power­point

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This semester, we’ve been tak­ing a course called “Algorithmic Game The­ory”, which is the broad area that my thes­is top­ic belongs in. Although Tasos is the course coordin­at­or, and lec­tured the first couple of lec­tures, the bulk of the “lec­tur­ing” has fallen to the stu­dents in the course.

Last week was my turn, and I did my talk on evol­u­tion­ary game the­ory. I had been inter­ested in that ever since I read Dawkin’s The Selfish Gene, where he makes use of evol­u­tion­ary game the­ory, albeit in a non-math­em­at­ic­al way, to explain his ideas for the evol­u­tion of genes. In a nut­shell, evol­u­tion­ary game the­ory allows you look at the evol­u­tion of strategies/​genes/​behaviours in a large pop­u­la­tion of organ­isms. For example, can a mutant gene over­take an incum­bent gene? See the link before for more inform­a­tion, or read my lec­ture slides: evolutionary.pptx, evolutionary.pdf.

Now, onto the second half of the post’s title: why I’d hes­it­ate to use Power­Point again. I’ll begin with a cla­ri­fic­a­tion: why I’d hes­it­ate to use Power­Point again where I need to use equa­tions at all. (If you’re an Open­Of­fice fan and you’re begin­ning to smirk, here’s some­thing to wipe your smirk off: Open­Of­fice Impress fails to impress me even more dra­mat­ic­ally. Sorry.)

I’ve been using LaTeX with Beam­er for my present­a­tions this year, and I’ve had a good exper­i­ence with it so far. Why did I use Power­Point? Mainly because I haven’t used Power­Point 2007 for any real pur­pose so far, and secondly, because I saw that Word 2007 had a new flashy equa­tion edit­or that’s kind of nice. It was a bit of a dis­ap­point­ment for me when I had fin­ished writ­ing all the slides with no maths to find that Power­Point some­how failed to inher­it this. Back to old Equa­tion Edit­or. I hate it, so I took to doing the equa­tions in Word and then copy­ing them over as pic­tures. The main prob­lem with all this is that, for a math­em­at­ic­al present­a­tion, equa­tions should not be treated as pic­tures. Power­Point and Open­Of­fice both lack the abil­ity to insert equa­tions as inline text, and that frus­trates me to no end. Anoth­er minor little gripe is that there’s no in-built way to have nav­ig­a­tion bars like you do in Beam­er.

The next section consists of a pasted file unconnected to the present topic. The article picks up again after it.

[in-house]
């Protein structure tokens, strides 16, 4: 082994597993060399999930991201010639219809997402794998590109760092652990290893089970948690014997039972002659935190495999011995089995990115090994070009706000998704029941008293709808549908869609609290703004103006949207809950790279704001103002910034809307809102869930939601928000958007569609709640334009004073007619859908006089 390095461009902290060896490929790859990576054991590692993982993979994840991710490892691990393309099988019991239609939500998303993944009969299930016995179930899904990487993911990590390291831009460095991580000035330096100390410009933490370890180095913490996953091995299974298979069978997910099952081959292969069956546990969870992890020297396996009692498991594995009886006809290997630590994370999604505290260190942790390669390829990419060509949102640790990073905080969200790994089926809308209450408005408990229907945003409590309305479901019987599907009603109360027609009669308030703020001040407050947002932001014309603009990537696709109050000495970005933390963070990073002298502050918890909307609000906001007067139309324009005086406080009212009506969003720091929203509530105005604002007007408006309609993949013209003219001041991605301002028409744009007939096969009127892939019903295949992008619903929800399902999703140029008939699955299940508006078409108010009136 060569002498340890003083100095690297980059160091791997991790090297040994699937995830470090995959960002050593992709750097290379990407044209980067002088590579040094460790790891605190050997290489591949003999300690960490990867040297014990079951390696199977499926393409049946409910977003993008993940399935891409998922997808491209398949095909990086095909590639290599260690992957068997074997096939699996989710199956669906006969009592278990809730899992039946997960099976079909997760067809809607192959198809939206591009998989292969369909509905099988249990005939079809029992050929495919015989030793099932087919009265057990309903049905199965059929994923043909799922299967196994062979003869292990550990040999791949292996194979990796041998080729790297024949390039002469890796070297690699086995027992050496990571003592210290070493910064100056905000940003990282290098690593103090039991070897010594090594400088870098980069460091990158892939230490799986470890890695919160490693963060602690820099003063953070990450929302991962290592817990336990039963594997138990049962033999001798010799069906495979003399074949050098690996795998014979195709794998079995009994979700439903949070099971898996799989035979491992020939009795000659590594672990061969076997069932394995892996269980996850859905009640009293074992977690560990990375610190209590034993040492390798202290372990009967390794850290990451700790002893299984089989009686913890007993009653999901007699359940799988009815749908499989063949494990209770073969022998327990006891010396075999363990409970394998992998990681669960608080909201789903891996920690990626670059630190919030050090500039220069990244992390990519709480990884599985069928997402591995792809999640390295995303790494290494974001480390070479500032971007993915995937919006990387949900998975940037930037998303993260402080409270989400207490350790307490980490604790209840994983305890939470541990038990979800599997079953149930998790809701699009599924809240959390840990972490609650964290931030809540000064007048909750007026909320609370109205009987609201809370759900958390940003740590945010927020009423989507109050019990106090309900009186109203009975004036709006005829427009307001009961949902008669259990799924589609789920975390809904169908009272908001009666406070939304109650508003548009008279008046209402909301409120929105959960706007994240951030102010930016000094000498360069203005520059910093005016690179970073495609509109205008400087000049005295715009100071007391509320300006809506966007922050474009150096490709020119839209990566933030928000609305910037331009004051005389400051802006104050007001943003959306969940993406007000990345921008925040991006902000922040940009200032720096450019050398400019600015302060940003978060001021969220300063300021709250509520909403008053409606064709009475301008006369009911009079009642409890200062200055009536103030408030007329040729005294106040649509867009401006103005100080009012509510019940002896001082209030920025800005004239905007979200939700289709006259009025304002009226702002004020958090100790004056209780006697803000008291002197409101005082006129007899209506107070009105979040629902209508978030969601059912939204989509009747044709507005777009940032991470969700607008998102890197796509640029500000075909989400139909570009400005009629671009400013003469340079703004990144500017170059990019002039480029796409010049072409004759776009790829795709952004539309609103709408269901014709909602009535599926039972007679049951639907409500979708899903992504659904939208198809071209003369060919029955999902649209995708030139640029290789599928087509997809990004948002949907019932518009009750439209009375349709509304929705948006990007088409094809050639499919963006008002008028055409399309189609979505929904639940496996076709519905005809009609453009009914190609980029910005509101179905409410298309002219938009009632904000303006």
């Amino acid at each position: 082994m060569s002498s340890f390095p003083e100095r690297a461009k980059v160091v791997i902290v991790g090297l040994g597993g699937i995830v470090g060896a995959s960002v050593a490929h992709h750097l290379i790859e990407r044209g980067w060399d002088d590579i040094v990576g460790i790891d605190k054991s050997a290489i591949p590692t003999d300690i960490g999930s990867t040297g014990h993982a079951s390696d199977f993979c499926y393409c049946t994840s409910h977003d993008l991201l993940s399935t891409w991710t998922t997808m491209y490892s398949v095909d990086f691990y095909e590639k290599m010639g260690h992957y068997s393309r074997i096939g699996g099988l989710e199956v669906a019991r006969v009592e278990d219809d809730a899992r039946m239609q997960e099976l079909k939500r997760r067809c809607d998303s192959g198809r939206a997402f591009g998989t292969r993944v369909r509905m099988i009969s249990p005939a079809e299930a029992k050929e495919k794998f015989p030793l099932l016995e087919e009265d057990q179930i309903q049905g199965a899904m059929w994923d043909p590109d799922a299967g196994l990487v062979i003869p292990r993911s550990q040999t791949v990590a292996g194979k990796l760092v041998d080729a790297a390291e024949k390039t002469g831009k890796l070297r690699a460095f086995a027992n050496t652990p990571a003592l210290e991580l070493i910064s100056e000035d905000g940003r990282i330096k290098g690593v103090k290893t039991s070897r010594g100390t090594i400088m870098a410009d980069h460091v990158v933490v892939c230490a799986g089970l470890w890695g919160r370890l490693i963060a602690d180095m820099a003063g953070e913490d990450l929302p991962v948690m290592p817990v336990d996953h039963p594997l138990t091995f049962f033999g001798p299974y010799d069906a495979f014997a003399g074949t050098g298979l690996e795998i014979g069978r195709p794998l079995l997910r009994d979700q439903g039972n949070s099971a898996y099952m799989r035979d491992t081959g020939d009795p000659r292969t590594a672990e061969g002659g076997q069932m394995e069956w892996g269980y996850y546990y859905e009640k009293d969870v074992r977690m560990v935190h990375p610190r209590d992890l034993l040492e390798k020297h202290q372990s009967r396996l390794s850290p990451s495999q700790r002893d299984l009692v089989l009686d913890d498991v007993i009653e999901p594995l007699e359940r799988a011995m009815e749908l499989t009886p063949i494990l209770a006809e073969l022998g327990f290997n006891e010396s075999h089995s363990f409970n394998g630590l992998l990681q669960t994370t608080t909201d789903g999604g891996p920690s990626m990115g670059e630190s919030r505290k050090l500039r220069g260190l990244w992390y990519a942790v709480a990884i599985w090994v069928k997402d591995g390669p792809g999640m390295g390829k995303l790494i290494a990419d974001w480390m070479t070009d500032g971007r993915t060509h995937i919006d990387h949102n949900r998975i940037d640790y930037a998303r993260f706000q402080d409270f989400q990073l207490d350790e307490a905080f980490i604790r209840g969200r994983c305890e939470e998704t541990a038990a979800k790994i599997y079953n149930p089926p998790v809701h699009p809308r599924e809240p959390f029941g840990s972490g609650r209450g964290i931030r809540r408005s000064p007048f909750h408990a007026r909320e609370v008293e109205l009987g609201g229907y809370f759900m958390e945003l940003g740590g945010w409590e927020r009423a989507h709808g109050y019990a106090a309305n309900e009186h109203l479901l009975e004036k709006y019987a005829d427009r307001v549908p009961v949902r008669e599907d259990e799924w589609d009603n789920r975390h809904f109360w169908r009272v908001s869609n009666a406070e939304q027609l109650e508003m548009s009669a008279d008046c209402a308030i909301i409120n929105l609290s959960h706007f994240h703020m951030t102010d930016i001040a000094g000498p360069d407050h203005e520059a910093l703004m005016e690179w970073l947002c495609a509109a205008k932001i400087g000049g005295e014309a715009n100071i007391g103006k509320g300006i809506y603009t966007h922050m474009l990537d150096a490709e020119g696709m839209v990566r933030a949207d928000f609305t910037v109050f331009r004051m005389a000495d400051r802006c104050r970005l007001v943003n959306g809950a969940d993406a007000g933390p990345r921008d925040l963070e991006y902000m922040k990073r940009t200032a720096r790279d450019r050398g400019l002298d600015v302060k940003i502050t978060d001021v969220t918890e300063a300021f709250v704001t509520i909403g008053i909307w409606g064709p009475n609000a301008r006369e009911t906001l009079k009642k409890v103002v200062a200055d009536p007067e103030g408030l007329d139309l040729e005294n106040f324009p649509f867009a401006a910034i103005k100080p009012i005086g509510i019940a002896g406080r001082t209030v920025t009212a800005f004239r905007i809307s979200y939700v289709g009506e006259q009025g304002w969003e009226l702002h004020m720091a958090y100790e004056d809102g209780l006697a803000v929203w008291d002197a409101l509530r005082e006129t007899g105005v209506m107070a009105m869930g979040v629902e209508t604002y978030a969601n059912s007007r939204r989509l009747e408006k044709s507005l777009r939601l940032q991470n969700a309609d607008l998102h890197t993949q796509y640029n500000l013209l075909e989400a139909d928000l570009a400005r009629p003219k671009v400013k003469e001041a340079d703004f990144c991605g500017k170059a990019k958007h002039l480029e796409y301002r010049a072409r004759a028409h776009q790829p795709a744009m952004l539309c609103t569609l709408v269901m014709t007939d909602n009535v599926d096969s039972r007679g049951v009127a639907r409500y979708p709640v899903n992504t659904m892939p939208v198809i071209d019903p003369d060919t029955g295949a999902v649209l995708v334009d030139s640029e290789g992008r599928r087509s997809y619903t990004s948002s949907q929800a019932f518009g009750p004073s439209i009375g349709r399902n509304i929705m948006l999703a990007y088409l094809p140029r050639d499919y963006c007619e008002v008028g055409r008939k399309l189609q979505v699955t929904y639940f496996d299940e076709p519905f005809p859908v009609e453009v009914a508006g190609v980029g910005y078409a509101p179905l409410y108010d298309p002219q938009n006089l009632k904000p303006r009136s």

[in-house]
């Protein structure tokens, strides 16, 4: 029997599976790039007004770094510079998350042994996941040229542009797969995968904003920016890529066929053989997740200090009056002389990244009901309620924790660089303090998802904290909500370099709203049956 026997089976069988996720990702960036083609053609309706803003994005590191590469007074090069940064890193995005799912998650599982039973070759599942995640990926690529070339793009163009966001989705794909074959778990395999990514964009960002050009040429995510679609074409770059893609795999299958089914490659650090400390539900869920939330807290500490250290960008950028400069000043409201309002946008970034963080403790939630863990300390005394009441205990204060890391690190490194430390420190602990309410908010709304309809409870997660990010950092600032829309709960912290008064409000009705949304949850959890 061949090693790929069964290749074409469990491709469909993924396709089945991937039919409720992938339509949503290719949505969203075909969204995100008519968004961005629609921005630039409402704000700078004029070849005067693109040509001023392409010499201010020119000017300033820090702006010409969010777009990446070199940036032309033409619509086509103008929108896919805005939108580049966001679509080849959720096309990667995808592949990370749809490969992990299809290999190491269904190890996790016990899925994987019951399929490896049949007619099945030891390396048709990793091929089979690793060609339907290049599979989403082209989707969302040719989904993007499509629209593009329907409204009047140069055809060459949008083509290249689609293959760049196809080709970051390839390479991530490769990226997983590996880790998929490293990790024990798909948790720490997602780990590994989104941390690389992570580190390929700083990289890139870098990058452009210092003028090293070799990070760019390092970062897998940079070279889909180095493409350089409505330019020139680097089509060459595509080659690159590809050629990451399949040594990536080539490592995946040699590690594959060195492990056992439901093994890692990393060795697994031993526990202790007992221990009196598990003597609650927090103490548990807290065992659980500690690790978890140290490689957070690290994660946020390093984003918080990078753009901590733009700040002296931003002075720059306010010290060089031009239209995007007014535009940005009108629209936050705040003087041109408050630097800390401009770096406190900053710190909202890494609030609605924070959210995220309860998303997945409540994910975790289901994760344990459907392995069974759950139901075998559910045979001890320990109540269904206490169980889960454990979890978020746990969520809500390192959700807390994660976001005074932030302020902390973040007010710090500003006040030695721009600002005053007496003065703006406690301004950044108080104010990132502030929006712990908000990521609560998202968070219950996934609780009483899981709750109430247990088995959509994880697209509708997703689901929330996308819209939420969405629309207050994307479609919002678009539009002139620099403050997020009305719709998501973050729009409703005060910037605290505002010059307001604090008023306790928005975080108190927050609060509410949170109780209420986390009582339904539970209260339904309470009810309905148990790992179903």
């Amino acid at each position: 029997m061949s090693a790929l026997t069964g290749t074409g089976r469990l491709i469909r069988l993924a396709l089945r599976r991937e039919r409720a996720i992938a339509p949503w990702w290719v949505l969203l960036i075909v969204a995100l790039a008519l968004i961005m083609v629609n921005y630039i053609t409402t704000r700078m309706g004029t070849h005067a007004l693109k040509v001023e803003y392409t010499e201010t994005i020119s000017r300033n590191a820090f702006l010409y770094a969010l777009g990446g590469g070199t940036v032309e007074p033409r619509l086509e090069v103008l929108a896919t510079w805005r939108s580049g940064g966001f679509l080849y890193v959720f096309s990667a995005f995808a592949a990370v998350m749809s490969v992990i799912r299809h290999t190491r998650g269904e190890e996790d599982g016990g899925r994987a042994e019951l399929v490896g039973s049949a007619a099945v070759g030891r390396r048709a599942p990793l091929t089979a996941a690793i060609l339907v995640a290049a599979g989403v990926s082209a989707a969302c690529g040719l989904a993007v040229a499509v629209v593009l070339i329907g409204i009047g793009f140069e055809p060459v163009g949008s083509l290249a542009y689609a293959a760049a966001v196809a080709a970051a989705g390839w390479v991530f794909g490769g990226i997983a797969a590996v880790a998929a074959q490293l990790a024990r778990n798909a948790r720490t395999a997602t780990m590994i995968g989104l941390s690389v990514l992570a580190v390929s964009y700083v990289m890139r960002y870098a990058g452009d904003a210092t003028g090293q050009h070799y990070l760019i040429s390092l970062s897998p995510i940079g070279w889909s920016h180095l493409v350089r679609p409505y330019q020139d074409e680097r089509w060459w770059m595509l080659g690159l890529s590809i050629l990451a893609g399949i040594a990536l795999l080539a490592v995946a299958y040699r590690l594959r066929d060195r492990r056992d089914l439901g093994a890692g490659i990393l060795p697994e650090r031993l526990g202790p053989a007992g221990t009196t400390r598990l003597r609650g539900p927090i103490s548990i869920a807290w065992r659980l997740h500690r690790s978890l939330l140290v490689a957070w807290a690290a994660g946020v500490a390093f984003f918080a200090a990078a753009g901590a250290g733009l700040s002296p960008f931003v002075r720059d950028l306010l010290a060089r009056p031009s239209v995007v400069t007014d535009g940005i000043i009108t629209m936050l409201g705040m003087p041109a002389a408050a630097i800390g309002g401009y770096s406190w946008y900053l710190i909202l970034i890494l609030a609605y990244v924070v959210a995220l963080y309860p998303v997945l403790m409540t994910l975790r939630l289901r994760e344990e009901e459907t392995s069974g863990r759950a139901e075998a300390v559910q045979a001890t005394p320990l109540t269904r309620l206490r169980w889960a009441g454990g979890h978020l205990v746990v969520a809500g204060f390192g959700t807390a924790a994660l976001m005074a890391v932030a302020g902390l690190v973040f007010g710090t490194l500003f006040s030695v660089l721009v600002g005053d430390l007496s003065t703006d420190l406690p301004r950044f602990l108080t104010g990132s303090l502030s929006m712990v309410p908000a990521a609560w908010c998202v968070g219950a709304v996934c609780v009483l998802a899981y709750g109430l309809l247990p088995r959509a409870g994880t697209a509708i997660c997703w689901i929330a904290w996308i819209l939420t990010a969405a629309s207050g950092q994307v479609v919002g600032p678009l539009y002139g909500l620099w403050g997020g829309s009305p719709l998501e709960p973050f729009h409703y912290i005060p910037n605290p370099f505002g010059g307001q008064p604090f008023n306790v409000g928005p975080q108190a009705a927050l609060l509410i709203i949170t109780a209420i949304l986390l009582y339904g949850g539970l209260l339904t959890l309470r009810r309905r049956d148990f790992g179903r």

The shock­ing thing is that most lec­tur­ers in aca­demia, such as the School of IT, con­tin­ue to use Power­Point even though the set of tools it provides for tech­nic­al present­a­tions is min­im­al. (If you’re doing a sales pitch with pie charts and dot points, it’s fine.) Unfor­tu­nately, this just means there’s little incent­ive for Microsoft to go and improve the tools for this import­ant mar­ket seg­ment.

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Daniel found some­thing recently that I had com­pletely for­got­ten about… it was the census of the OC class at Pic­nic Point that I cre­ated when I was in Year 6. That was 10 years ago! Did you know (or want to know) that over a third of the class liked Han­son? And what kind of an ancient TV show was Ancient Proph­ecies? It came in a dis­tant second from the Simpsons, but it beat everything else. Daniel scanned it in and you can grab it here: pdf.